Missing: Conflict Literacy, Peace Literacy

EDITORIAL, 5 Feb 2018

#520 | Johan Galtung – TRANSCEND Media Service

Missing Conflict Literacy

The example is Robert Malley “10 Conflicts to Watch in 2018“, in Foreign Policy (USA) 2 Jan 2018:

1- North Korea, 2- US-Saudi-Iran rivalry, 3- Rohingya-Myanmar-Bangladesh, 4- Yemen, 5- Afghanistan, 6- Syria, 7- The Sahel, 8- Democratic Republic of the Congo, 9- Ukraine, 10- Venezuela.

No!  These are not conflicts, but areas on a state-oriented map. Seven of them are states, two are regions of states. Only one, #2 listed, spells out a (tripartite) conflict formation, listing the parties.  USA is among the three, but could just as well have been included in at least 6 of the others. Malley’s listing makes USA almost invisible.

Why?  Not imputing motives, Malley’s list, with one exception, gives an impression of 9 non-USA problem areas to watch, the USA being absent from all of them. These are not conflicts, but possibly arenas for conflict action.  However, listing USA in 7 of the 10 would convey the (correct) impression that USA is a major party to conflicts.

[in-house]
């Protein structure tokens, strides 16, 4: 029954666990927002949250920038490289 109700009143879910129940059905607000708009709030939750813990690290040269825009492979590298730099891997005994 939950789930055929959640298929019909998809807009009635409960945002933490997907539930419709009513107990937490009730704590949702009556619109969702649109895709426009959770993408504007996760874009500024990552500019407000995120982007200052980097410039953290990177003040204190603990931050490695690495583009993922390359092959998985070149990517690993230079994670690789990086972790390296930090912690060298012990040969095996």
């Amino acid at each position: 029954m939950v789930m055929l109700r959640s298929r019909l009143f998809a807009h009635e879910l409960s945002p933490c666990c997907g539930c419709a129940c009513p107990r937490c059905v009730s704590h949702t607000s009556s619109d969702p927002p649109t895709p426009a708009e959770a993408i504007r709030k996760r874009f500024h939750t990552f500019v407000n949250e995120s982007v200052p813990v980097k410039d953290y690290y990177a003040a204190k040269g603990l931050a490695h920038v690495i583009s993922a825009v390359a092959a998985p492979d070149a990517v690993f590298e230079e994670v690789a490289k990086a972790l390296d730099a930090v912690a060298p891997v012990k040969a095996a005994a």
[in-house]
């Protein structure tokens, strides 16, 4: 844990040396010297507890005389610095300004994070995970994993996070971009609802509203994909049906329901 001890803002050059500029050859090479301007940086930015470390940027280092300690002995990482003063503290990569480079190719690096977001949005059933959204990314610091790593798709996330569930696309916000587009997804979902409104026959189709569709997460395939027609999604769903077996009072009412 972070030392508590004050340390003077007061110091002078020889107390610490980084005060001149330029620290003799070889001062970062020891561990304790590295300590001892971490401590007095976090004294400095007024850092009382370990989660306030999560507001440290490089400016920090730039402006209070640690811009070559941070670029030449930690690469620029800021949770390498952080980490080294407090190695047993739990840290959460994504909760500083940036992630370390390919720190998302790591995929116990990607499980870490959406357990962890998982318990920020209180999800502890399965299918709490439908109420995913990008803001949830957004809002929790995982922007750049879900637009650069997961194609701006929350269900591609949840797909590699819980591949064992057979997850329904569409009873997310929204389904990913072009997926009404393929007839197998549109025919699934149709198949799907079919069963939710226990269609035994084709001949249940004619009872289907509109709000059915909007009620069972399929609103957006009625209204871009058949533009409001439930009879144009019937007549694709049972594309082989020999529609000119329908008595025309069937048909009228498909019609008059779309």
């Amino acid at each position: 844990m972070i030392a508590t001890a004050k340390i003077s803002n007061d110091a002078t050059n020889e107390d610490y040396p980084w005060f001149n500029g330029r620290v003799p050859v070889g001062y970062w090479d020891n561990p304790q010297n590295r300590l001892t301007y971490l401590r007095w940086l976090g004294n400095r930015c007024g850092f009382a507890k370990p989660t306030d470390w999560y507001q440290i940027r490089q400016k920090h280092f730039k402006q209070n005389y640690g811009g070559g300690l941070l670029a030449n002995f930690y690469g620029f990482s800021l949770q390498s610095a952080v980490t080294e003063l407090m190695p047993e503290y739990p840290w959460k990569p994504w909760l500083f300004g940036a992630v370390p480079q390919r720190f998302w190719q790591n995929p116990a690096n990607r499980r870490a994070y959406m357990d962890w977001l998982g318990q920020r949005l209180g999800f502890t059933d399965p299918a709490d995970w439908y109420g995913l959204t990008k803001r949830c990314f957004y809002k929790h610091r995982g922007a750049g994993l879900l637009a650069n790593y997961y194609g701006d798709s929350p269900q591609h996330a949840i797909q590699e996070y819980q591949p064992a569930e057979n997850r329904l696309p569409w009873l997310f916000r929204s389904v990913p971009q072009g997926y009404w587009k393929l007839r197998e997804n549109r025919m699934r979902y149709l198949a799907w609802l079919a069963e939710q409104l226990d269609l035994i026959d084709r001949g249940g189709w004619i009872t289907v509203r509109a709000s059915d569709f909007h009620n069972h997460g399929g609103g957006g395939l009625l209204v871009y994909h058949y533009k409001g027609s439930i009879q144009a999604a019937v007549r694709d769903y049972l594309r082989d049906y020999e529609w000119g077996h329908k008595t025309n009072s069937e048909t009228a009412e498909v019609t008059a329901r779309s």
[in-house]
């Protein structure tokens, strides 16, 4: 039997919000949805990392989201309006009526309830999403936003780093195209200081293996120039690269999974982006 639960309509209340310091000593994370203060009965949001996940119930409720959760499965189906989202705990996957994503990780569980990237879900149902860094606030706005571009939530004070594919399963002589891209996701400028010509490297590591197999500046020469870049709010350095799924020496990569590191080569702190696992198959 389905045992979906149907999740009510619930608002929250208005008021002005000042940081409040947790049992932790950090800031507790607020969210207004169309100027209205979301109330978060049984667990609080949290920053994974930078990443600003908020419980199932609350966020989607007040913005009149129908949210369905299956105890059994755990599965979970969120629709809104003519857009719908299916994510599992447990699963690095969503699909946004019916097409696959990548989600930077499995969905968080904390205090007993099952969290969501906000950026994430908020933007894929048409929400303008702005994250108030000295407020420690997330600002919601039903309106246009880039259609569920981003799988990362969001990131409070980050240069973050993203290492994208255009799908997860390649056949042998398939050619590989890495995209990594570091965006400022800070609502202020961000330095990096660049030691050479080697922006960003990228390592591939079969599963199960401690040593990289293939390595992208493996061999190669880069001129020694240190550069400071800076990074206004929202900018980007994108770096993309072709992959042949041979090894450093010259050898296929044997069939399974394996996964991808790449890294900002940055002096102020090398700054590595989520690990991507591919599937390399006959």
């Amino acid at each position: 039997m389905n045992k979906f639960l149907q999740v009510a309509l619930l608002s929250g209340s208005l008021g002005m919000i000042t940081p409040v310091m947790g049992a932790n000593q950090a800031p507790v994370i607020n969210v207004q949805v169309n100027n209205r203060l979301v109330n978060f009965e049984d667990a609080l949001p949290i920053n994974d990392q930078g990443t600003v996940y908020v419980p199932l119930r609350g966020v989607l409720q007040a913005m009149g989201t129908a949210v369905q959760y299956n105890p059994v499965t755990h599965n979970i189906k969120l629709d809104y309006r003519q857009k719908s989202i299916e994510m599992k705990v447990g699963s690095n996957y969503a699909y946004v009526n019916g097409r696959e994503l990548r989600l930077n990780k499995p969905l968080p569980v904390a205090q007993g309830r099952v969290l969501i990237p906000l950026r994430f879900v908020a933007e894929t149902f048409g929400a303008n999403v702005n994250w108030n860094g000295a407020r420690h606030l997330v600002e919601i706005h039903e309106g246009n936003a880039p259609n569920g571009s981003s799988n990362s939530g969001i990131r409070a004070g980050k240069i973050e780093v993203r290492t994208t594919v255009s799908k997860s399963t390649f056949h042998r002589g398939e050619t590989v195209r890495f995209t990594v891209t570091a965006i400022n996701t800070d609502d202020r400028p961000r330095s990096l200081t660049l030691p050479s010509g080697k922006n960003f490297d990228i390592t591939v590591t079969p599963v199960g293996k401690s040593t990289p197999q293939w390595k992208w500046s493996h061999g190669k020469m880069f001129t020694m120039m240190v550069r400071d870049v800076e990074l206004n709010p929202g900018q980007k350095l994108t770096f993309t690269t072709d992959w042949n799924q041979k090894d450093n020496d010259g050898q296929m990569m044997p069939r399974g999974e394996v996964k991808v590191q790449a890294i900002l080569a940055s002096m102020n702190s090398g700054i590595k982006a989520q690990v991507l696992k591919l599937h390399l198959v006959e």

A conflict is a relation with 2 or more parties with incompatible goals–called “rivalry” in #2–not an attribute of any one party. A conflict solution changes that relation by making goals compatible, in the present empirical reality, or in some new, potential reality.

Thinking “relation” is more than thinking “attribute”.  Malley is very capable of that, and does it.  But he obscures the role of USA in general and the major US roles with wars and threats of war in 7 of the 10 in particular. Our conclusion: the article is US propaganda.